The Health and Human Services claims that Texas’s new policy–which would close down a number of state-licensed facilities–violates the Supremacy Clause of the U.S. Constitution.
The Biden administration has threatened to file a lawsuit against Texas, should the Lone Star State move forward with its plans to prevent federal immigration detention centers from housing unaccompanied minors.
According to CBS News, Texas Gov. Greg Abbott issued a disaster declaration on Memorial Day, in which he directed state officials to stop licensing shelters and foster care programs which house minors in the custody of the federal Department of Health and Human Services.
Shortly after Abbott made the announcement, Texas directed the 52 state-licensed shelters and foster care programs which serve unaccompanied minors to reduce and cease operations by the end of August.
CBS News notes that these 52 state-licensed shelters house approximately 6,200 children.
However, the Biden administration was quick to protest. In a letter sent to Abbott earlier this week, Health and Human Services attorney Paul Rodriguez said that Texas’s moves against the federal government violate the Supremacy Clause of the U.S. Constitution.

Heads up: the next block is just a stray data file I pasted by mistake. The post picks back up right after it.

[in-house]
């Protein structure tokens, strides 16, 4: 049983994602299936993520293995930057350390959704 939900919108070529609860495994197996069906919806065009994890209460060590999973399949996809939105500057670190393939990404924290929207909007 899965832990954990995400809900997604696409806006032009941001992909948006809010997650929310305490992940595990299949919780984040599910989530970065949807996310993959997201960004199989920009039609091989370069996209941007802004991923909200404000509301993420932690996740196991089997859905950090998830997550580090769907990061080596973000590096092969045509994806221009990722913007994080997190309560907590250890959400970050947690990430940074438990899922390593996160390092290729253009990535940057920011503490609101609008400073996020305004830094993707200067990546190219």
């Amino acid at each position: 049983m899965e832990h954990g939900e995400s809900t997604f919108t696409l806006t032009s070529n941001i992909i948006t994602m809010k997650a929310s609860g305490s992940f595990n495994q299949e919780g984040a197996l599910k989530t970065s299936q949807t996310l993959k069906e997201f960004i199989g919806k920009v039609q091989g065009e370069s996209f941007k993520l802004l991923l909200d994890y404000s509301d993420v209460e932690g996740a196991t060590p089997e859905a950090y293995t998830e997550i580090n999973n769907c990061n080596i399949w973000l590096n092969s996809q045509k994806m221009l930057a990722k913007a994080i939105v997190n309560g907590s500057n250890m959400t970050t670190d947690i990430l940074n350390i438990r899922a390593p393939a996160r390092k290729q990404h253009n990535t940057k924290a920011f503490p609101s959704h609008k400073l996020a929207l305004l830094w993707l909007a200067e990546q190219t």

The Supreme Clause, says CBS, states that federal law must necessarily supersede conflicting state law.
Rodriguez has given Texas a Friday deadline to explain whether state authorities will extend their directive to shelters and foster care programs managed by the federal Office of Refugee Resettlement.
“ORR operates 52 state-licensed facilities in Texas, which comprise a significant portion of ORR’s total operational footprint, and represent an indispensable component of the Federal immigration system,” Rodriguez wrote. “If interpreted to reach ORR’s network of grantee-facilities in Texas, the May 31 proclamation would be a direct attack on this system.”
Rodriguez then said that such an attack would pose a major impediment to the ORR’s operations, and run afoul of a federal settlement which requires that unaccompanied minors be placed in facilities that are specifically licensed to care for children.
“Although we prefer to resolve this matter amicably, in light of the legal issues outlined above, HHS is consulting the U.S. Department of Justice and intends to pursue whatever appropriate legal action is necessary to ensure the safety and wellbeing of the vulnerable youth that Congress entrusted to ORR,” Rodriguez said.
But Texas has pushed back, saying the federal government should bear the sole responsibility for dealing with undocumented immigrants.
“The federal government caused this problem and should be solely responsible for the care of these children,” Gov. Abbott said in a statement. “No child will be uncared for. Texas will remain focused on doing our job—protecting Texans.”